Torn ligaments are a widespread type of injury, accounting for 20 percent of all sports injuries. Often the ankle joint, but also the knee joint, is affected. Torn ligaments usually occur when the ligamentous apparatus is excessively twisted, leading to the tearing of single or complete ligaments. The most common form of a torn ligament is a torn outer ligament of the ankle joint. Torn ligaments are usually treated conservatively, i.e., physiotherapeutic with the help of orthoses. Only in severe cases of torn ligaments can the surgical intervention be considered when several ligaments are torn.

What Are the Most Common Causes of Sports Injuries?

One wrong move and it can happen: you have a sports injury. The causes can be very different, whether it is tennis, jogging, or soccer. A distinction is made between endogenous and exogenous injuries. In the case of endogenous injuries, the athlete has contracted the injury himself, for example, by insufficient warming up. In contrast, in an exogenous injury, the noxious agent was inflicted by an opponent, for example.

Widespread causes:

  • Inadequate warm-up training
  • Generally, poorly trained physical condition
  • Incorrect movements
  • Abnormal force effects due to exceeding own limits
  • Slip or bend over
  • Little or no breaks between training sessions
  • Foreign force influence by opposing players

First Aid for Sports Injuries

The treatment of most sports injuries is simple and realistic for everyone. The important thing is the point in time when the therapy is started; the earlier, the better! The RICE rule is used here:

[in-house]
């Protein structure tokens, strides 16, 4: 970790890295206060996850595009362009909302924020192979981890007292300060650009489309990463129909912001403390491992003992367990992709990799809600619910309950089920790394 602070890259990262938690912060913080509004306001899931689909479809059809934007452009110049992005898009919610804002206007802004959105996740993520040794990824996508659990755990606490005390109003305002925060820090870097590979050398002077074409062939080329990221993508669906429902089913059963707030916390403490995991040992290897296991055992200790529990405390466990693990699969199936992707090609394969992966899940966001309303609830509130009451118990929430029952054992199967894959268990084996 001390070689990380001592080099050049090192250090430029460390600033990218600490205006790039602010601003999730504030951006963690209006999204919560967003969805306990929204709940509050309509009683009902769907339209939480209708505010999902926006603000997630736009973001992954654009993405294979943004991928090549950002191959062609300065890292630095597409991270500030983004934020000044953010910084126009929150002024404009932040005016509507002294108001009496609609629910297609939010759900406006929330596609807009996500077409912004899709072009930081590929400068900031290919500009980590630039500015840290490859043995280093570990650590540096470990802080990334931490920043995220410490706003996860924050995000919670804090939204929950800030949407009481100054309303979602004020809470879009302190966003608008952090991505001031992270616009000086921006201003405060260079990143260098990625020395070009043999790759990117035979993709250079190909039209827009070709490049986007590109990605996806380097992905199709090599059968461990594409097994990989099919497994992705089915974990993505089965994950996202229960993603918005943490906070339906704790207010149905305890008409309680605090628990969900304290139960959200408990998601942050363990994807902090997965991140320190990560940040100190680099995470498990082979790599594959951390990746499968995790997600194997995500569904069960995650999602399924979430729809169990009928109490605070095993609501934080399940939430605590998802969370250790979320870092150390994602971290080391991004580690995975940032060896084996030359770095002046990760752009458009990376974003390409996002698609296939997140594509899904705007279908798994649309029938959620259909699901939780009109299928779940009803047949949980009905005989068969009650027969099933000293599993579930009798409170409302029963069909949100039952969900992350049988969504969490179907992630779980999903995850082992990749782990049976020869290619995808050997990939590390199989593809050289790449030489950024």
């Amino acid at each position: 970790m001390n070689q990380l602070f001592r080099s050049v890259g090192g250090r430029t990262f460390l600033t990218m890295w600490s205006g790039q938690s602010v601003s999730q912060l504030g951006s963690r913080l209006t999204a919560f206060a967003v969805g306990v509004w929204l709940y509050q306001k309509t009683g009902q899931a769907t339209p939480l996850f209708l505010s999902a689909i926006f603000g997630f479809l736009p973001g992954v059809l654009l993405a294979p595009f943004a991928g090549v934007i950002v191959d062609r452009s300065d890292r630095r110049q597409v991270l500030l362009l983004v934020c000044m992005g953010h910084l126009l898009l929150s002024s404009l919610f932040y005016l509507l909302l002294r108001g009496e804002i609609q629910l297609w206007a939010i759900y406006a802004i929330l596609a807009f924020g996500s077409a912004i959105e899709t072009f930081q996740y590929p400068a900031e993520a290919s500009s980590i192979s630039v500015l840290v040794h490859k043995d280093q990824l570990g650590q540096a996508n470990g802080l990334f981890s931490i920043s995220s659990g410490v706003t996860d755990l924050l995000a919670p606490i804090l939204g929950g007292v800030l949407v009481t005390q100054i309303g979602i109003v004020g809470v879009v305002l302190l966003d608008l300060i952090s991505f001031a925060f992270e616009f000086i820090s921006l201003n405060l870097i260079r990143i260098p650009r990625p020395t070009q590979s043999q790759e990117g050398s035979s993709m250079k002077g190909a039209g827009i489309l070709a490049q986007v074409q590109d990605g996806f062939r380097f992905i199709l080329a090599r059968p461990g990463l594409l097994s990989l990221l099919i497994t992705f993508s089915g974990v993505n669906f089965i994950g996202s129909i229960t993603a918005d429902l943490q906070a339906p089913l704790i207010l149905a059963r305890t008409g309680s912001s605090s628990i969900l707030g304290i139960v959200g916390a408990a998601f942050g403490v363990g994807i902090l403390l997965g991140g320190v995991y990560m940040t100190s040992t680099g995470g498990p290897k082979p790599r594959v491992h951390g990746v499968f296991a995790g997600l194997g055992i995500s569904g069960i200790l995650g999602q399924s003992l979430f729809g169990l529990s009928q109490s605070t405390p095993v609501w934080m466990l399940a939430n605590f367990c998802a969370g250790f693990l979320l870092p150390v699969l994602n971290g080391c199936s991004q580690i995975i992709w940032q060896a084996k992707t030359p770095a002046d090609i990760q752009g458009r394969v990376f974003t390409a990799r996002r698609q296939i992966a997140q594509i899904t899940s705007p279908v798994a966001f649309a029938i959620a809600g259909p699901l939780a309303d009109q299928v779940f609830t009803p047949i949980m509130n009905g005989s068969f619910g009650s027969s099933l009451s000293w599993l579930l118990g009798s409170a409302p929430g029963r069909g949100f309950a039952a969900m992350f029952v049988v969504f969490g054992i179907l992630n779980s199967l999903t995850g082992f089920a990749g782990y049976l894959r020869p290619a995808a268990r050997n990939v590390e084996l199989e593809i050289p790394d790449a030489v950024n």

1st R for rest: Immediately interrupt the sporting activity, immobilize the body part instead of continuing heroically.

2nd I for ice: cooling, which will constrict the vessels and reduce a hematoma and swelling formation. Do not place the ice directly on the skin; always have a cloth between the ice and the skin.

3rd C for compression: A tightened dressing reduces the extent of swelling and prevents blood from reaching peripheral areas and causing pain due to pressure. Cooling ointments underneath a bandage have also proved useful.

4th E for elevation: The body part should be positioned as high as possible so that the fluid that accumulates can drain better and reduce post-traumatic pain and swelling.

Painkilling ointments and gels based on ibuprofen or arnica are also popular for severe pain.

In case of severe injuries with severe pain, a specialist in orthopedics and trauma surgery should be consulted as soon as possible.

Which Doctors and Clinics Are Specialized in Sports Injuries?

The specialist for sports injuries is the sports orthopedist or orthopedist, who carried out various clinical tests to assess the injury's function and extent. The orthopedist also uses imaging procedures such as MRI, CT, X-ray, and ultrasound examinations to confirm the diagnosis. If conservative therapy is not sufficient, the sports physician will recommend surgery.

We will help you find an expert for your disease. All listed doctors and clinics have been reviewed by us for their outstanding specialization in sports injuries and are awaiting your inquiry or treatment request.


Egelhardt, Martin: Sportverletzungen - Diagnose, Management und Begleitmaßnahmen. 3. Auflage. Urban & Fischer 2016, ISBN 978-3-437-24092-8